You’ve seen those gorgeous wooden garage doors around your neighborhood, proudly displaying natural wood grain that comes from mahogany, cherry or walnut. If your door is anything less — you don’t have to live with it. In just one afternoon, you can transform plain steel garage doors into works of art with a faux wood grain. From the street, you’ll never know it’s not real wood.
The first secret lies in brush strokes that appear like wood grain, allowing the brush to impart the grain of the wood as you paint. The second secret is to follow the natural horizontal and vertical patterns in wood.
Prepare the surface
Get started by cleaning the door thoroughly with soap and water using a stiff brush. Get everything off and allow it to dry.
Do I need a primer?
If the door has been previously painted, you don’t need to prime it. If the door is new, or has not been previously painted, paint the entire door with a primer designed for exterior use. When the primer is dry, tape off all the vertical panels using masking tape so that all the horizontal pieces are left exposed. If you’re not sure how it should look, check out a raised-panel cabinet door and use it for reference to tape everything off.
Painting the horizontal panels
Start off using 100% acrylic latex paint designed for exterior use on metal. Use two different-colored layers for the best wood-grain affect. You can paint the door with a single coat, but using two layers makes the grain jump out better. For two layers, start with a cream or tan color. Dip the brush into the paint and drag the brush over the exposed panels. Allow the brush to make lines, don’t make them perfectly straight; allow them to imitate wood grain. Paint all the horizontal panels.
Applying the second coat of painting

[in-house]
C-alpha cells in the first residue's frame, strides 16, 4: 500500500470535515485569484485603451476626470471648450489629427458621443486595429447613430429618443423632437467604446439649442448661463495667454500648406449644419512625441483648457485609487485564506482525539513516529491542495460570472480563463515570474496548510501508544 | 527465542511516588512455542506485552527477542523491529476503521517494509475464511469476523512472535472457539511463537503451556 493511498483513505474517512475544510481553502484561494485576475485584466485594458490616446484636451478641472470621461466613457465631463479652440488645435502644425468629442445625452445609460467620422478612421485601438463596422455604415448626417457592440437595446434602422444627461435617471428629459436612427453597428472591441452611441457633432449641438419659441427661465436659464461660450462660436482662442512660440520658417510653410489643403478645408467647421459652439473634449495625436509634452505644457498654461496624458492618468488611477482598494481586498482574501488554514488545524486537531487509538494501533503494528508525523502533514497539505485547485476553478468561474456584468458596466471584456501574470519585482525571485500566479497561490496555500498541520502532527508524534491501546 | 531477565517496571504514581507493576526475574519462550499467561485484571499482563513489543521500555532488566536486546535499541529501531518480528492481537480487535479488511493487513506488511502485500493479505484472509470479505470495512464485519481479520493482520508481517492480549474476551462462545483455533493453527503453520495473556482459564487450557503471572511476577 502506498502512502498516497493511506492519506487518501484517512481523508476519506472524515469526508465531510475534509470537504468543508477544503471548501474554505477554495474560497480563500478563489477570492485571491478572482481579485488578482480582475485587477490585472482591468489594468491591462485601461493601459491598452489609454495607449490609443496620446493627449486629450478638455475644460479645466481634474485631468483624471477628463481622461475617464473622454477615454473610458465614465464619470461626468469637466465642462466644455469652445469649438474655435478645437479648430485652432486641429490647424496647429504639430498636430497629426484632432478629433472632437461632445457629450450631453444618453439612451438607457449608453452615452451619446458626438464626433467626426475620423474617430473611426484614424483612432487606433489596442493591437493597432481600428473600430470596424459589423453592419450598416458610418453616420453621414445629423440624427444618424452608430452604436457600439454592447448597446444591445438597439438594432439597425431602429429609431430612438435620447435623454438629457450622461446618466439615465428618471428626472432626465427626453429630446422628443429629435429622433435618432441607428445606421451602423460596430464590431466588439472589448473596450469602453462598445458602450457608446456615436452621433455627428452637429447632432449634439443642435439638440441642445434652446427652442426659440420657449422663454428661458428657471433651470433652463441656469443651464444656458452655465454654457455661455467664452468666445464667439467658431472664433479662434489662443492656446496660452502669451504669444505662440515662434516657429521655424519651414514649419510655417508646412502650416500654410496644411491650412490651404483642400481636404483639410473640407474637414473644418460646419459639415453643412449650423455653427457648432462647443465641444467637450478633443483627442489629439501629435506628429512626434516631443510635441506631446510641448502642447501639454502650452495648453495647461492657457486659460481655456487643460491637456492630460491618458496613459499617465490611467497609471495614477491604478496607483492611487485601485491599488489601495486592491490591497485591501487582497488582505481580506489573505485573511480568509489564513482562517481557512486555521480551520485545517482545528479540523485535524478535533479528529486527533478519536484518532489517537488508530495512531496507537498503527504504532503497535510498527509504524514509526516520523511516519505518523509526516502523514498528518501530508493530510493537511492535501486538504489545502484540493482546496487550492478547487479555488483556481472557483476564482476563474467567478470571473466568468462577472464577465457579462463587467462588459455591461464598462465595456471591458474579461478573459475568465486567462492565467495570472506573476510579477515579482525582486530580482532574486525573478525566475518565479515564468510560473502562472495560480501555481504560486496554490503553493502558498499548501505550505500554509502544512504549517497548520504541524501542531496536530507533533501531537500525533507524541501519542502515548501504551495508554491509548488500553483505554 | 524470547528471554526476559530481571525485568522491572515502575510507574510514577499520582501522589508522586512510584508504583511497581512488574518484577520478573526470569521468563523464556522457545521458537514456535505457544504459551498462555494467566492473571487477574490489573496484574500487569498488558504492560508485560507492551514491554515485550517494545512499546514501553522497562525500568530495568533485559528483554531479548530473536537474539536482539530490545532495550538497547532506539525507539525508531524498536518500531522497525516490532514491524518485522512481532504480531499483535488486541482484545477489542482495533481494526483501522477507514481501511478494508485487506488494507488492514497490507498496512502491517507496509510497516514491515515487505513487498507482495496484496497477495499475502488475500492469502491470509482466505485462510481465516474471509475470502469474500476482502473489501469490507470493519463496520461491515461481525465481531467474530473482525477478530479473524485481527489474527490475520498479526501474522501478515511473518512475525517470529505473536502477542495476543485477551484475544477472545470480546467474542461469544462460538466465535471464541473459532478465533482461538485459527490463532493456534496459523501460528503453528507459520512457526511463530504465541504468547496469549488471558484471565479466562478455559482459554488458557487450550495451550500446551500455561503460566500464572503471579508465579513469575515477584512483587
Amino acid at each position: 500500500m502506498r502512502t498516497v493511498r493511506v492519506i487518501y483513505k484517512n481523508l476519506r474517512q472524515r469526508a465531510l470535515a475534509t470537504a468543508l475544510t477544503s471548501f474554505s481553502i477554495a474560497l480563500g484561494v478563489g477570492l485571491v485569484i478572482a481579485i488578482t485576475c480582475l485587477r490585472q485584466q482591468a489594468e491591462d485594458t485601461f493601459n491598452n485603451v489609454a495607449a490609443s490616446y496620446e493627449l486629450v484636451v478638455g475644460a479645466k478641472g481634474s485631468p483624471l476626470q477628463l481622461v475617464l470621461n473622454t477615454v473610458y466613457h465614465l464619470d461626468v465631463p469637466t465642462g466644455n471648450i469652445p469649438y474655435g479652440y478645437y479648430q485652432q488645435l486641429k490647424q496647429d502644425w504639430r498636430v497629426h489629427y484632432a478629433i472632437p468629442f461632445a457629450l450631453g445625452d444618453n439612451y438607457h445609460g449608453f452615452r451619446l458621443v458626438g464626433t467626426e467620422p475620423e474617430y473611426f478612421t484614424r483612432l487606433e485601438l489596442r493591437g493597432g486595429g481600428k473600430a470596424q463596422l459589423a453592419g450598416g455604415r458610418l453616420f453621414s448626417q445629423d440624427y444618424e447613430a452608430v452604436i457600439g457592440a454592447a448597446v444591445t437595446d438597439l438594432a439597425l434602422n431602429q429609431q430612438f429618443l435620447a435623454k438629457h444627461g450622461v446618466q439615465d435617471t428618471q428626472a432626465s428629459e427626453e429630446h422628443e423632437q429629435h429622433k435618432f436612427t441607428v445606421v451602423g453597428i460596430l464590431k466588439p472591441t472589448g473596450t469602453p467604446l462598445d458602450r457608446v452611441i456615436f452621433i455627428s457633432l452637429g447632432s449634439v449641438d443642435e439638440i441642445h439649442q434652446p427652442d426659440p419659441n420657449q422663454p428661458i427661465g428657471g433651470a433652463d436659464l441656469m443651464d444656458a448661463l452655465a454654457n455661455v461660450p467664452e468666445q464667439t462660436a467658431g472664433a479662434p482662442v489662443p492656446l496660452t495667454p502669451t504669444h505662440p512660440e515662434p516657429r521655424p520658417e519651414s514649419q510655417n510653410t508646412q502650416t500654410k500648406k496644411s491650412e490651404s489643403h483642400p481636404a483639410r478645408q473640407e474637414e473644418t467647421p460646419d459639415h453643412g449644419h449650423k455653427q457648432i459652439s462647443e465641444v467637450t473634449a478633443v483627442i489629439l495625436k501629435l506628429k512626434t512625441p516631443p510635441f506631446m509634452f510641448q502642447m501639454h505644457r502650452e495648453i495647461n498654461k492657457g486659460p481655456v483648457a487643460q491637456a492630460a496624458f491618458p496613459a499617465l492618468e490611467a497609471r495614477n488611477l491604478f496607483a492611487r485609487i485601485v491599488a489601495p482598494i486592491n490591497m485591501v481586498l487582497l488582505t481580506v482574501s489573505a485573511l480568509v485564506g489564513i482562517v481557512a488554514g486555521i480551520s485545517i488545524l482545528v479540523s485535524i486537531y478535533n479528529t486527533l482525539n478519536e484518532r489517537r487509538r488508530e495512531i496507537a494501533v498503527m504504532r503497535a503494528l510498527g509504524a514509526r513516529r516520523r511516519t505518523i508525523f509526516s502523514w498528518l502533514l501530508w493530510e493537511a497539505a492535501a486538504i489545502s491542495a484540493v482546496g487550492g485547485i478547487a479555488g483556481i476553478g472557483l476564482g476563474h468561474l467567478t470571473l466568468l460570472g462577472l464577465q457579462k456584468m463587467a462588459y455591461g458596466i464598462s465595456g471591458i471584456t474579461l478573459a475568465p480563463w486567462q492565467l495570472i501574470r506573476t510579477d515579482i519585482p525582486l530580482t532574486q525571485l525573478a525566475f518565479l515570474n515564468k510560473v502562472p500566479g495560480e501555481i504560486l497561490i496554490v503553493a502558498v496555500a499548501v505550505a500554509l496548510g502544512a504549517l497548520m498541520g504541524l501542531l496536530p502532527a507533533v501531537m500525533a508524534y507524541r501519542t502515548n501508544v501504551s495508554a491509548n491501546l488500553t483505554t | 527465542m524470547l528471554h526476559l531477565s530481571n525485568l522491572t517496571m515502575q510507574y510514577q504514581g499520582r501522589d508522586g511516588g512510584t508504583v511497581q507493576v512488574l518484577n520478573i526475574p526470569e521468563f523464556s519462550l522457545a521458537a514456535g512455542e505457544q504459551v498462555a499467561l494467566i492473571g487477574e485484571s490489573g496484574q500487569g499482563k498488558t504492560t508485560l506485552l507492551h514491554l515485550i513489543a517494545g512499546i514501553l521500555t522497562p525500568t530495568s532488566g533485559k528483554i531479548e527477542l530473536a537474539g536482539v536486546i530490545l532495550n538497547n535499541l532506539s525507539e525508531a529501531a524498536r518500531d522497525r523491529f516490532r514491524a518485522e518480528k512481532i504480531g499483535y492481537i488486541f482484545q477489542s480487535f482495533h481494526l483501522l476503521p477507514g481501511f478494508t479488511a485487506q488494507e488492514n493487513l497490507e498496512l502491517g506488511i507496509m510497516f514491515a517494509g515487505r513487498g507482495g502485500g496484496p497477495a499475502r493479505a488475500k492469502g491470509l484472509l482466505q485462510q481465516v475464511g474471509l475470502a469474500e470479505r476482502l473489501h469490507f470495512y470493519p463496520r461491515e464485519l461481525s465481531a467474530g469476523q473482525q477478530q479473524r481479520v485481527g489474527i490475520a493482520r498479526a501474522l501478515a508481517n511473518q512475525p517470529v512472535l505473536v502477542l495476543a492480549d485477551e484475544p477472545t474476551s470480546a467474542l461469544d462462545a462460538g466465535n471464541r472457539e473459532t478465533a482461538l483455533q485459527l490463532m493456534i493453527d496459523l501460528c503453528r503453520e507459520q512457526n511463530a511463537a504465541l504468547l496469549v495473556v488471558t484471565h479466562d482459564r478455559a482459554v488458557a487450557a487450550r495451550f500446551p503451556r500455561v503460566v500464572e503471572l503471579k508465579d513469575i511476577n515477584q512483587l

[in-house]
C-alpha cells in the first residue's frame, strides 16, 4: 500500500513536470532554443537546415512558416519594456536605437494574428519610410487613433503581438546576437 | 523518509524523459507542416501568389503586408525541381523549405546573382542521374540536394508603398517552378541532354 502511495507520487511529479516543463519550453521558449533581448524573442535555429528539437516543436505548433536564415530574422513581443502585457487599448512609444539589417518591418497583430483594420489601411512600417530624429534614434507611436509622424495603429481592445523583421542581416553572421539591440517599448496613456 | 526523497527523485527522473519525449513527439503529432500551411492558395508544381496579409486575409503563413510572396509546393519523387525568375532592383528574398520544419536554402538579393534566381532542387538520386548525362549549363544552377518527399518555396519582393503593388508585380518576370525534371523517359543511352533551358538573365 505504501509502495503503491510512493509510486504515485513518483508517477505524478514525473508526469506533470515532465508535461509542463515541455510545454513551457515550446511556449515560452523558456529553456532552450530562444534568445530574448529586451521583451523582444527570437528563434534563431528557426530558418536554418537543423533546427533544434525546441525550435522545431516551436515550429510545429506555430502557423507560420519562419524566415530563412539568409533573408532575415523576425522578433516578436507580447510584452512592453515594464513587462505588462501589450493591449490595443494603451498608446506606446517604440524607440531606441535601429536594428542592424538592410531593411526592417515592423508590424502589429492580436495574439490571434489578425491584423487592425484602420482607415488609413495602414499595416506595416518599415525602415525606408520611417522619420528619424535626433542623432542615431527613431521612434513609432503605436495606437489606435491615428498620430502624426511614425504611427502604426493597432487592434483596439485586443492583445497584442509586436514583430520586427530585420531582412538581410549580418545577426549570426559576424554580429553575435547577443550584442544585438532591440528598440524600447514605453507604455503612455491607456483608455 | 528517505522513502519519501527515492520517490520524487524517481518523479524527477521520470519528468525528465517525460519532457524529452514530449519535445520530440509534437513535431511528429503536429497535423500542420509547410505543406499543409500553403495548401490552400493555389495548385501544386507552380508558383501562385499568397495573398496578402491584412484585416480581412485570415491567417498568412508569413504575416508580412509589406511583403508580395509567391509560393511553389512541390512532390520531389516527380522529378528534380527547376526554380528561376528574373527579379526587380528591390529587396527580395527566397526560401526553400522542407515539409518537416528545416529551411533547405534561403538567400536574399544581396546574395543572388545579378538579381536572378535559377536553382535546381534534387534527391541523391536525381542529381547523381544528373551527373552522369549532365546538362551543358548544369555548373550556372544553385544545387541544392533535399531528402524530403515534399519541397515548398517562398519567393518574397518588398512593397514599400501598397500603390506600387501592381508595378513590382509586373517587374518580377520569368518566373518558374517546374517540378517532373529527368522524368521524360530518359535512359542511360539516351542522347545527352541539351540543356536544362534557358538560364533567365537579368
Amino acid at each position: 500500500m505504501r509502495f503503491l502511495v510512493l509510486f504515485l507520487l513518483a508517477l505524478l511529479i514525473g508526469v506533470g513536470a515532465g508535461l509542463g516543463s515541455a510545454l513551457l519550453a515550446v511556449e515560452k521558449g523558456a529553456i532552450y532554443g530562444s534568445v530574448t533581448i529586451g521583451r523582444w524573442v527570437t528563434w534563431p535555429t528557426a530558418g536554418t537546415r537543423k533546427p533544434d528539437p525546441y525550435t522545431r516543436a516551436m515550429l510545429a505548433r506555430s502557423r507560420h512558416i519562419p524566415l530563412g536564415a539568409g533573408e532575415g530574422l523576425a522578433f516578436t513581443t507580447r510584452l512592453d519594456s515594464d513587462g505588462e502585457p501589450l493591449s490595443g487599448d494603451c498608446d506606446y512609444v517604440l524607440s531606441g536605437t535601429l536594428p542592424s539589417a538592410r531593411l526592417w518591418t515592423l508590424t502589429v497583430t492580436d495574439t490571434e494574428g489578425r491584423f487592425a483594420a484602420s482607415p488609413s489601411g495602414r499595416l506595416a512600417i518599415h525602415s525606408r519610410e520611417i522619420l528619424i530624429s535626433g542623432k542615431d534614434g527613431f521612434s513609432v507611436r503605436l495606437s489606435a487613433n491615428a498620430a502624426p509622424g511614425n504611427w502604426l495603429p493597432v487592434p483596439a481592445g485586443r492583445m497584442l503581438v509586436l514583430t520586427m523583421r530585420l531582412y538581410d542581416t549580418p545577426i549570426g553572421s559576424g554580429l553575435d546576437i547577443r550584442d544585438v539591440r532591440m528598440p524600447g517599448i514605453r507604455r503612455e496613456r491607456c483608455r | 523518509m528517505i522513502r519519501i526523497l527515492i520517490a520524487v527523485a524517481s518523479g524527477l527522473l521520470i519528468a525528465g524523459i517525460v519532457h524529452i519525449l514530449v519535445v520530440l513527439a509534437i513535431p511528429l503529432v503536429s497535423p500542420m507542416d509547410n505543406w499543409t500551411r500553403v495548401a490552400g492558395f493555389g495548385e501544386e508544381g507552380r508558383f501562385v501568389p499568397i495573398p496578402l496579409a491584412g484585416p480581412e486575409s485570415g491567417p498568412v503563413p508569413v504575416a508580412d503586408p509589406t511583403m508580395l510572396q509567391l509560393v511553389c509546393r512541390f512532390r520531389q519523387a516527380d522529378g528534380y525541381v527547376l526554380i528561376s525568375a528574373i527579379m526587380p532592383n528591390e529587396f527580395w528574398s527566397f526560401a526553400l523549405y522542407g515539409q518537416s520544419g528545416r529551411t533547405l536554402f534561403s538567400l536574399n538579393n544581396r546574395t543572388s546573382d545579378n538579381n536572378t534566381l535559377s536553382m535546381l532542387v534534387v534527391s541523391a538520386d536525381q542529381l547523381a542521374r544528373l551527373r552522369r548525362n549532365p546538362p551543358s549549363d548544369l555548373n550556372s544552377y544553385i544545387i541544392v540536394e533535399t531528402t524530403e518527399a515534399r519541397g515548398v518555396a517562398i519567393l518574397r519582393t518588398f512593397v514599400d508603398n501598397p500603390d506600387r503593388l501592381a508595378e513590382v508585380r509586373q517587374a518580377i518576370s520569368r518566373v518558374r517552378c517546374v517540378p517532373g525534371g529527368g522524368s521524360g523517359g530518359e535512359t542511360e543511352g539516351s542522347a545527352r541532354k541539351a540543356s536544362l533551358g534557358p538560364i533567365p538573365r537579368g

When the first coat is dry, use the same technique to apply a second coat of cherry, mahogany or walnut, dragging the brush over the panels to create the wood grain effect, allowing streaks or lines from the first coat to show through. Check your progress by standing back. Reapply the dark color to fill in any areas that are not consistent.
Painting the vertical panels
When you’re satisfied with the results, remove the tape and paint the vertical sections of the door, you can do this without taping off the panels, a bit of overlapping around the vertical and horizontal joints shouldn’t be a problem if you take your time.
Test your skills first
Don’t be intimidated by the task. If you’re unsure of your artistic ability, run a few test pieces on scrap wood or on the inside of the door where you can’t see it. Combine some colors that you like, using some different brushes. The stiffer the brush the more grain patterns it will produce. Try some wider brushes combined with a few smaller ones until you get the combination of colors and brushes that work for you.
Other precautions before painting the door include outside temperature. Don’t paint the door unless it’s at least 60 degrees outside. If the sun is blazing and it’s hot, do the work in the morning or evening – and have fun.